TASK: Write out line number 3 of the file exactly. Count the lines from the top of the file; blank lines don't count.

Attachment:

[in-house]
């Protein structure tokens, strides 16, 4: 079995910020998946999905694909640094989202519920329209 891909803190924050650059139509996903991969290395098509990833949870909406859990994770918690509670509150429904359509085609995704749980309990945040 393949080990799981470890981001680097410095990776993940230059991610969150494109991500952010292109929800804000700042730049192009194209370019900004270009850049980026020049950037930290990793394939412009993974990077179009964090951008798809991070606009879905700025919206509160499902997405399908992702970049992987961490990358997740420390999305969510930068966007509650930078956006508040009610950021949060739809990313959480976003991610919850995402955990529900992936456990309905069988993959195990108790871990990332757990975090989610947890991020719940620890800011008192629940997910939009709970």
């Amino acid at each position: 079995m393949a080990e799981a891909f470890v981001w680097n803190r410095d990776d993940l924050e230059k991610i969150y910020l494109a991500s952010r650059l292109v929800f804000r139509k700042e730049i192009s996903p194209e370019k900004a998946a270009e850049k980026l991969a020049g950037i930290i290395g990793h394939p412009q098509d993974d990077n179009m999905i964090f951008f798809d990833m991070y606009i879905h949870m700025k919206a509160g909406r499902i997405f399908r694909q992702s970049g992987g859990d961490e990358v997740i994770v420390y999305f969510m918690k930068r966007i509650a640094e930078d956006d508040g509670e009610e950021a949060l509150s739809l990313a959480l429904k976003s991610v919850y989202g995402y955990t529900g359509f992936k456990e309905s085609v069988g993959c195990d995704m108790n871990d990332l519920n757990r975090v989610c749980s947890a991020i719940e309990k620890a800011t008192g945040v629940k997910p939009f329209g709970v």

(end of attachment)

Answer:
């Amino acid at each position: 079995m393949a080990e799981a891909f470890v981001w680097n803190r410095d990776d993940l924050e230059k991610i969150y910020l494109a991500s952010r650059l292109v929800f804000r139509k700042e730049i192009s996903p194209e370019k900004a998946a270009e850049k980026l991969a020049g950037i930290i290395g990793h394939p412009q098509d993974d990077n179009m999905i964090f951008f798809d990833m991070y606009i879905h949870m700025k919206a509160g909406r499902i997405f399908r694909q992702s970049g992987g859990d961490e990358v997740i994770v420390y999305f969510m918690k930068r966007i509650a640094e930078d956006d508040g509670e009610e950021a949060l509150s739809l990313a959480l429904k976003s991610v919850y989202g995402y955990t529900g359509f992936k456990e309905s085609v069988g993959c195990d995704m108790n871990d990332l519920n757990r975090v989610c749980s947890a991020i719940e309990k620890a800011t008192g945040v629940k997910p939009f329209g709970v």